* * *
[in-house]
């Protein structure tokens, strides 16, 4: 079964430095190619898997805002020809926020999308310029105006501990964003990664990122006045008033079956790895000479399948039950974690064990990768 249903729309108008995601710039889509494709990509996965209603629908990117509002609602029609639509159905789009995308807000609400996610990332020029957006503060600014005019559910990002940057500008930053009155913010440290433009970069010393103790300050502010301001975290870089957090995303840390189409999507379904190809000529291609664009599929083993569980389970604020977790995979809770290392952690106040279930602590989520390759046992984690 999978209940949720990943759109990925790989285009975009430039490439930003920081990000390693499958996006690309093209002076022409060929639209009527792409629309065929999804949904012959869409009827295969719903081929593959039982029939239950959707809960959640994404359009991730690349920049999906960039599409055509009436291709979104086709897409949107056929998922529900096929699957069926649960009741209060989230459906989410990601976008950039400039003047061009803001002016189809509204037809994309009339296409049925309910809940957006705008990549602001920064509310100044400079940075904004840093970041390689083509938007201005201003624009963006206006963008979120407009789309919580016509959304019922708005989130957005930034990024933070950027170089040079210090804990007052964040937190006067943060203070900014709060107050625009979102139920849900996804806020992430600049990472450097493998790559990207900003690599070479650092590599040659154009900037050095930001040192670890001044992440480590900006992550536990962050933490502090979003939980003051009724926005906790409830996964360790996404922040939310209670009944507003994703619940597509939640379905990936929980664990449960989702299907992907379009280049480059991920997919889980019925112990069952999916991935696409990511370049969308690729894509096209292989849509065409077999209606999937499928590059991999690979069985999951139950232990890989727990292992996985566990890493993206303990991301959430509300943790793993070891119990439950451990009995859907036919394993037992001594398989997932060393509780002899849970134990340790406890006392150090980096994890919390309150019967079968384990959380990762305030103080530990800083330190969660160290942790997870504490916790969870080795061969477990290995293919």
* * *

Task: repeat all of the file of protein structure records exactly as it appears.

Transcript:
[in-house]
């Protein structure tokens, strides 16, 4: 079964430095190619898997805002020809926020999308310029105006501990964003990664990122006045008033079956790895000479399948039950974690064990990768 249903729309108008995601710039889509494709990509996965209603629908990117509002609602029609639509159905789009995308807000609400996610990332020029957006503060600014005019559910990002940057500008930053009155913010440290433009970069010393103790300050502010301001975290870089957090995303840390189409999507379904190809000529291609664009599929083993569980389970604020977790995979809770290392952690106040279930602590989520390759046992984690 999978209940949720990943759109990925790989285009975009430039490439930003920081990000390693499958996006690309093209002076022409060929639209009527792409629309065929999804949904012959869409009827295969719903081929593959039982029939239950959707809960959640994404359009991730690349920049999906960039599409055509009436291709979104086709897409949107056929998922529900096929699957069926649960009741209060989230459906989410990601976008950039400039003047061009803001002016189809509204037809994309009339296409049925309910809940957006705008990549602001920064509310100044400079940075904004840093970041390689083509938007201005201003624009963006206006963008979120407009789309919580016509959304019922708005989130957005930034990024933070950027170089040079210090804990007052964040937190006067943060203070900014709060107050625009979102139920849900996804806020992430600049990472450097493998790559990207900003690599070479650092590599040659154009900037050095930001040192670890001044992440480590900006992550536990962050933490502090979003939980003051009724926005906790409830996964360790996404922040939310209670009944507003994703619940597509939640379905990936929980664990449960989702299907992907379009280049480059991920997919889980019925112990069952999916991935696409990511370049969308690729894509096209292989849509065409077999209606999937499928590059991999690979069985999951139950232990890989727990292992996985566990890493993206303990991301959430509300943790793993070891119990439950451990009995859907036919394993037992001594398989997932060393509780002899849970134990340790406890006392150090980096994890919390309150019967079968384990959380990762305030103080530990800083330190969660160290942790997870504490916790969870080795061969477990290995293919």